The trip exposed the commander in chief to security risks in a war zone where no U.S. troops are stationed. It represented a gamble that a dramatic gesture could help galvanize American support for the war, provide a shot of energy to the global coalition opposing Russia and raise the morale of Ukrainians themselves.
Despite the dangers, Biden and his inner circle had decided that the powerful image of Biden embracing Zelensky in the Ukrainian homeland was worth it. “President Biden felt that it was important to make this trip, because of the critical juncture that we find ourselves at as we approach the one-year anniversary of Russia’s full scale invasion of Ukraine,” Sullivan said.
As the possibility of a visit gained momentum, U.S. and Ukrainian officials had kept in frequent contact to weigh the risks and strategize on how to mitigate them. “Obviously, this was all worked very closely between the White House and the highest levels of the Ukrainian government, who have become quite adept at hosting high level visitors — although not one quite like this,” Finer said.
After a refueling stop at Ramstein Air Base in Germany — where the plane’s shades were kept down during the hour-and-15-minute stop — Biden finally landed at Rzeszów-Jasionka Airport in Poland. His motorcade drove about an hour to the Ukrainian border, with the sirens off to avoid drawing attention.
Upon arriving at Poland’s Przemysl Glowny train station, Biden boarded a train that was under heavy security and had few onlookers. The eight-car train rumbled through the Polish and Ukrainian countryside for more than 10 hours, mostly in the dark with little visible outside beyond streetlights and shadows, with a few brief stops to pick up additional security personnel.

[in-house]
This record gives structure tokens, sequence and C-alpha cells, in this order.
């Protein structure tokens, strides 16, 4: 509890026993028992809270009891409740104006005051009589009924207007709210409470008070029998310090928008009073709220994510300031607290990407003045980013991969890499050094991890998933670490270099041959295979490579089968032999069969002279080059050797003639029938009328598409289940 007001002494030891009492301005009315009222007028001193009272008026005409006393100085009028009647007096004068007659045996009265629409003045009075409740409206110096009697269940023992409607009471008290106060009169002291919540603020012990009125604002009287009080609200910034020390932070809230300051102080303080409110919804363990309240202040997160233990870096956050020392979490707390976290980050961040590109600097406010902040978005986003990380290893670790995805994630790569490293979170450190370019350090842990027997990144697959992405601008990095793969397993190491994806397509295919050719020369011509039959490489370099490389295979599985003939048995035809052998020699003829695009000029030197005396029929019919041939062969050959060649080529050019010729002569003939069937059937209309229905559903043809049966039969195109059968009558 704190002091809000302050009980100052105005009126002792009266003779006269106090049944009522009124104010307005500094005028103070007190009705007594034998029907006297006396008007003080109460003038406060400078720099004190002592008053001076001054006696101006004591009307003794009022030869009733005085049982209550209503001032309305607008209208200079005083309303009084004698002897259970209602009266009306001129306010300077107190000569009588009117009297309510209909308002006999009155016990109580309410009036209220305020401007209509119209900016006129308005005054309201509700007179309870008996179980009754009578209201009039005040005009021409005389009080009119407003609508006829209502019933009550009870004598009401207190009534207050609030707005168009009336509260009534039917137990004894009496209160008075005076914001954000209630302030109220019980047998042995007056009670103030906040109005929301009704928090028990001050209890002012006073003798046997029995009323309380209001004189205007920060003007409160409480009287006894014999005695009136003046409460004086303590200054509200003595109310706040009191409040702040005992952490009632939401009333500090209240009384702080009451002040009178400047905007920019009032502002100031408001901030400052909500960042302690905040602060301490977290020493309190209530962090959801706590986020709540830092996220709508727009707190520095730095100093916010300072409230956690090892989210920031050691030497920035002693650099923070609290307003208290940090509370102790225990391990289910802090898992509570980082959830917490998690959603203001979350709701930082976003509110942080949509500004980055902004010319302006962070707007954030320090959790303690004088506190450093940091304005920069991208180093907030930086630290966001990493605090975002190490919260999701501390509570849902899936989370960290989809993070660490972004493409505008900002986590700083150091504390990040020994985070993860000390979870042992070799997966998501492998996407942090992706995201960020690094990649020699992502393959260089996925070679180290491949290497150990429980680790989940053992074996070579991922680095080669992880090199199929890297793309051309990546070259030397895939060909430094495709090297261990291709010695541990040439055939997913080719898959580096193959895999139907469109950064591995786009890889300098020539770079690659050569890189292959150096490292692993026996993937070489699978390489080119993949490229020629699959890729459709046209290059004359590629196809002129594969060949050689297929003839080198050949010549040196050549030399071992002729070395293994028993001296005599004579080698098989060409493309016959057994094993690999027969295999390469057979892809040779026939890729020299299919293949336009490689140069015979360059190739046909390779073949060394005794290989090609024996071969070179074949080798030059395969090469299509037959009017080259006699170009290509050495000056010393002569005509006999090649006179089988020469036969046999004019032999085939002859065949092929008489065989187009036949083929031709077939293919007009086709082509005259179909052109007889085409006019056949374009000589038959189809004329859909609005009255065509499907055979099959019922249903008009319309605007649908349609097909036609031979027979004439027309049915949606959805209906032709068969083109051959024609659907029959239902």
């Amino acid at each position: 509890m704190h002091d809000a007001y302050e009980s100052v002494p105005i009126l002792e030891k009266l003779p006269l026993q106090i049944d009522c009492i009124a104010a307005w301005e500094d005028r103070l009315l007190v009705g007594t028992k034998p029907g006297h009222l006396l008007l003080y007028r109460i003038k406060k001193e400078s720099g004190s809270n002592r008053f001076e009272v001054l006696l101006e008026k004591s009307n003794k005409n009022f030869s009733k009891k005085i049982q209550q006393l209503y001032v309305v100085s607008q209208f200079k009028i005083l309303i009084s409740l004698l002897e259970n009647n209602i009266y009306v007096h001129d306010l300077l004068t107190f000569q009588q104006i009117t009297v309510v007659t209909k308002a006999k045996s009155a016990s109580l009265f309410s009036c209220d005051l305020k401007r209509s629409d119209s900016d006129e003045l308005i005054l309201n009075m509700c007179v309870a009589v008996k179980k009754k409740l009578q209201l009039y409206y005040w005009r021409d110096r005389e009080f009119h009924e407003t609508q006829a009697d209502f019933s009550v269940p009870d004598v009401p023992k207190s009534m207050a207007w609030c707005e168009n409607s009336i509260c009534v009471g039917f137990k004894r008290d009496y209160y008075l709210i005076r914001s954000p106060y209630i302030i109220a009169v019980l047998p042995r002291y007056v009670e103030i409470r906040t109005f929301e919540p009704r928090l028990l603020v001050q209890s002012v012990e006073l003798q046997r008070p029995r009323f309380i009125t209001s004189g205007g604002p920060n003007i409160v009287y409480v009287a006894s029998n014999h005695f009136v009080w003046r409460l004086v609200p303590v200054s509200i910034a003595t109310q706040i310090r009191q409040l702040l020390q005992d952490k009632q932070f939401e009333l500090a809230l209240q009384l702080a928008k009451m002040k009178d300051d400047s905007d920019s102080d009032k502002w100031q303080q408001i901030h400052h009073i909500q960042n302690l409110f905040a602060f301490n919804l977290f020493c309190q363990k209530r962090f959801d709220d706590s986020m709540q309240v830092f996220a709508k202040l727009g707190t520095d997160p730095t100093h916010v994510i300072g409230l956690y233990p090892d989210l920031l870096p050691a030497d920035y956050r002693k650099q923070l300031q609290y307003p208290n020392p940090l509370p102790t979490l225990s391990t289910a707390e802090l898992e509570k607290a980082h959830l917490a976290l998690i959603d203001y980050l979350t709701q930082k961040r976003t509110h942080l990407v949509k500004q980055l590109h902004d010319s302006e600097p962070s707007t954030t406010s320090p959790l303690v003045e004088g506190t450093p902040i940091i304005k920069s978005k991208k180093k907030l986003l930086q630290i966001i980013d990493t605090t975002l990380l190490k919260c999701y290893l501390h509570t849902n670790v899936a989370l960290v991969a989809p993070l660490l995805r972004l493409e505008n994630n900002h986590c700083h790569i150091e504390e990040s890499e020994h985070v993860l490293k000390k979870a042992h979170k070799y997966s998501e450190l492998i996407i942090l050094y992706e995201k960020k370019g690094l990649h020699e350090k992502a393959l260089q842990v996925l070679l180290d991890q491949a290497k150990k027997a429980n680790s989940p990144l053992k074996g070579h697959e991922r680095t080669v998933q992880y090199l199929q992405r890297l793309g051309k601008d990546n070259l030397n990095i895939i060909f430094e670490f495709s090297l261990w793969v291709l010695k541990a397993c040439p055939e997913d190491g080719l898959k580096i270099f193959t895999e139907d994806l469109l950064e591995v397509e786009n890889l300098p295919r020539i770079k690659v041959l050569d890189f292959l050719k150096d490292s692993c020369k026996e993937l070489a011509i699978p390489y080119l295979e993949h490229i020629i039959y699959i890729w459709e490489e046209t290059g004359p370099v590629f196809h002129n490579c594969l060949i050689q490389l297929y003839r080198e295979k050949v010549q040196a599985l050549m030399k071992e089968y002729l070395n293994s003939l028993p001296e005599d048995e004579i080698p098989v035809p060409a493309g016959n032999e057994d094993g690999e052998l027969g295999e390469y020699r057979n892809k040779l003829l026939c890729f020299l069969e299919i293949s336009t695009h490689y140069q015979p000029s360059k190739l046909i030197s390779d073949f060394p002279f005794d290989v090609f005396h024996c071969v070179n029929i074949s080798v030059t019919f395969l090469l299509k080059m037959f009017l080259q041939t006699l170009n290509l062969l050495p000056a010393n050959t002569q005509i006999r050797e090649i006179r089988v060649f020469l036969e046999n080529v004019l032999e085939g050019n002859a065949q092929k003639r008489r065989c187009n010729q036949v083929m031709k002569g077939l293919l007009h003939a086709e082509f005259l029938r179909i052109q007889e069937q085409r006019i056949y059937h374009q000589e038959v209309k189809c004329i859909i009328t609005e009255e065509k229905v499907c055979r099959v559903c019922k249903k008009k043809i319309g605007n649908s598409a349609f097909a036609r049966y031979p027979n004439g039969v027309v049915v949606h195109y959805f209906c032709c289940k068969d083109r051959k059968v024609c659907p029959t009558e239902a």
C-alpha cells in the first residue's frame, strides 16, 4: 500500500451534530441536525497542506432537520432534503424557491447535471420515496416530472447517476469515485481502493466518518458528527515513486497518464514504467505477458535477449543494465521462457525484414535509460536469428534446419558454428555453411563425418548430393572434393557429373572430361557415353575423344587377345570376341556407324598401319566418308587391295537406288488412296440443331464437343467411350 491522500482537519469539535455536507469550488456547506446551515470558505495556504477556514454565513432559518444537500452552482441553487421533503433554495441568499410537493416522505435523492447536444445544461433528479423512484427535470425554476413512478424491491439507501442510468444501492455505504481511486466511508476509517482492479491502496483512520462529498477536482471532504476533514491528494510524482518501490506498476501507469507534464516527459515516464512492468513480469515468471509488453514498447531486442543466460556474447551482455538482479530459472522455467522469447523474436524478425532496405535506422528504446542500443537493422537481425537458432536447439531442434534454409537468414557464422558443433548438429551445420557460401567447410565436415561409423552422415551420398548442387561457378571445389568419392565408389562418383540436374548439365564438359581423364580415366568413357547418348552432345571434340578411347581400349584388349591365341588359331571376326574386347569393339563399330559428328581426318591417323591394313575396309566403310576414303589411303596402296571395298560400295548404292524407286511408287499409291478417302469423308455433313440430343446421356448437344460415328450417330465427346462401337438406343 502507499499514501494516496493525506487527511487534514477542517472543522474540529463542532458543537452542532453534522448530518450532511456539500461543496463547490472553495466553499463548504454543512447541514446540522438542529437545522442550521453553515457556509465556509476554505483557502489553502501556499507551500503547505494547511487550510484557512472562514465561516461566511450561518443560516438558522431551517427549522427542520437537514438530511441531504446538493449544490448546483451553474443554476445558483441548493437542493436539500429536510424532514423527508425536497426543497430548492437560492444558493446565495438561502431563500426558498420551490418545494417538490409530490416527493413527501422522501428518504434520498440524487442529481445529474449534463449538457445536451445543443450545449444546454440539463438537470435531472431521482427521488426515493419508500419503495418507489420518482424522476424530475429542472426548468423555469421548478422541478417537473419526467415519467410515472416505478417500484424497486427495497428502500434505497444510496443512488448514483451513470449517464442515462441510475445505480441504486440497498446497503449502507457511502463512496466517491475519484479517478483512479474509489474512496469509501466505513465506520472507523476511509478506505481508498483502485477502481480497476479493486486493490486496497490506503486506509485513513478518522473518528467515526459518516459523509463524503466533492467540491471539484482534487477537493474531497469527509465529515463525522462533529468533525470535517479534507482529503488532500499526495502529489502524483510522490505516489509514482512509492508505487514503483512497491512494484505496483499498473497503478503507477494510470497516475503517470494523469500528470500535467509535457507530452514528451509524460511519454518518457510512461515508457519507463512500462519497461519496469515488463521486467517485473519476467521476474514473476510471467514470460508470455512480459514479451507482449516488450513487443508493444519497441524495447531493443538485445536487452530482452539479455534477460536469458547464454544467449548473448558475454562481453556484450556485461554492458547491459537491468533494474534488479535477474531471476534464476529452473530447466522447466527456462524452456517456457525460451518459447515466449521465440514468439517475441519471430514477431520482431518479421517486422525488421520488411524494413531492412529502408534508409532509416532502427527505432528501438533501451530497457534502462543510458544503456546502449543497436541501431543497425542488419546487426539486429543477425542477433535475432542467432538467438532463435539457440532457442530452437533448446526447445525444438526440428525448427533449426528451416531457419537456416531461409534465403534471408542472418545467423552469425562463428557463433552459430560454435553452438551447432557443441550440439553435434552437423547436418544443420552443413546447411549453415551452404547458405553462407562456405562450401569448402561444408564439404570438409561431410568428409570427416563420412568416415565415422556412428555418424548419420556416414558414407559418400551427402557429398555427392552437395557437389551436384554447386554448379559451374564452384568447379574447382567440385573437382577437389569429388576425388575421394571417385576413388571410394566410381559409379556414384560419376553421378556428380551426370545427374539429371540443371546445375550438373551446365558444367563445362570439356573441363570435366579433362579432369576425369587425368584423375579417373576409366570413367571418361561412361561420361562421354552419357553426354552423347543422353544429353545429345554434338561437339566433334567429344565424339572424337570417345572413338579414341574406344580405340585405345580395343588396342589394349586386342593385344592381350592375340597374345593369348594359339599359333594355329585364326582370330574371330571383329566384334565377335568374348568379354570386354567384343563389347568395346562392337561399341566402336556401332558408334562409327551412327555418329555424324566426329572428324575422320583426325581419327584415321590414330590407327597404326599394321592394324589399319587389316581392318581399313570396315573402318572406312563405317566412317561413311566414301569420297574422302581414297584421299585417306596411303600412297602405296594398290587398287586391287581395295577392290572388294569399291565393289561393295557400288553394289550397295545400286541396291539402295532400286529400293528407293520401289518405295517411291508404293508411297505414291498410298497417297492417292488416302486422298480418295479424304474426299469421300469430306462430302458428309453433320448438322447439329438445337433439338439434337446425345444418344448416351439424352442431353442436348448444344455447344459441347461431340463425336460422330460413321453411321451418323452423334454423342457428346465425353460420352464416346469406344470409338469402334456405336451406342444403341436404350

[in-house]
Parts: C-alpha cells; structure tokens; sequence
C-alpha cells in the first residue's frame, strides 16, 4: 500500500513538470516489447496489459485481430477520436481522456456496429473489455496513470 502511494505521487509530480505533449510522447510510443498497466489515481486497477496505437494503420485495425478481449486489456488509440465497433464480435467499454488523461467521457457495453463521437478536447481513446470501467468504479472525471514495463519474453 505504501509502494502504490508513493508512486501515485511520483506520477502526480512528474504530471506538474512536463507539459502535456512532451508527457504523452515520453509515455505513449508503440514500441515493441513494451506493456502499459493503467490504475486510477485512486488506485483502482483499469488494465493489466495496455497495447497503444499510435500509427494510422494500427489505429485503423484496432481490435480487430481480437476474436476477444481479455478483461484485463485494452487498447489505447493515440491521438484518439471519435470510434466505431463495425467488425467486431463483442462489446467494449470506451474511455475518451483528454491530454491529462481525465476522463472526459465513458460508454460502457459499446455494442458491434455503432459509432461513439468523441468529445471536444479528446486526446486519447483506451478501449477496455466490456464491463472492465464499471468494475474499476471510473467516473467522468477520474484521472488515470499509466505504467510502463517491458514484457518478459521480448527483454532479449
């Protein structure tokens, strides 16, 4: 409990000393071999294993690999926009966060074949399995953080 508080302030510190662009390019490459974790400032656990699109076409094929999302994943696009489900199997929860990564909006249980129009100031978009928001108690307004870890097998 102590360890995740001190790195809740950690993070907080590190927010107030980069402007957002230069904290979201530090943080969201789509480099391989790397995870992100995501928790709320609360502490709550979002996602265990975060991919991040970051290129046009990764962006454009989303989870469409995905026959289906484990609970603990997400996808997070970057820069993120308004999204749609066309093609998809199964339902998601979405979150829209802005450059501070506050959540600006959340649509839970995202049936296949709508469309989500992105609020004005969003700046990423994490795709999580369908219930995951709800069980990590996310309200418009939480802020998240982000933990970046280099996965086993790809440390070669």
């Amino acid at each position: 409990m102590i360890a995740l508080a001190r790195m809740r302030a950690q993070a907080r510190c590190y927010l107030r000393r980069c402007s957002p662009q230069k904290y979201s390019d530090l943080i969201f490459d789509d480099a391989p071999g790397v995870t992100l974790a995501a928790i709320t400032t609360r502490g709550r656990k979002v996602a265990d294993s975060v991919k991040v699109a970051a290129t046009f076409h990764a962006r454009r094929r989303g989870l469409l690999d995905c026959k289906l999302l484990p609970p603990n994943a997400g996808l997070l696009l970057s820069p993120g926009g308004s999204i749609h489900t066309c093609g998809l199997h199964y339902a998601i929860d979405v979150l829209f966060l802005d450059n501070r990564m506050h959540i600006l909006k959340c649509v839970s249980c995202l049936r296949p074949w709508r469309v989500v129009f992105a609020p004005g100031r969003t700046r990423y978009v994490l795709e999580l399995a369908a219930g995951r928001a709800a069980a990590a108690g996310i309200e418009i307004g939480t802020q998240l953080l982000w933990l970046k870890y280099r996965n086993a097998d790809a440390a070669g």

It was not the way a president usually travels, but Ukrainian airspace has been shut down since the outset of the war, making trains an essential source of weapons, food, equipment and supplies for nearly a year. The tracks and vehicles have come under fire from Russian forces, but they have been quickly repaired by Ukrainian crews. A love of trains is part of Biden’s public image — he commuted on Amtrak throughout his 36 years in the U.S. Senate — but this rail trip was unlike any other.
On a typical trip, the stops often feature Ukrainian husbands and fathers saying long farewells to their families as they head off to combat. Closer to the border, Ukrainian soldiers scrutinize passports and overturn sleeper beds looking for deserters and stowaways. But with foreign leaders visiting during the war to show support, Ukrainian officials have become adept at transforming the trains for VIP use.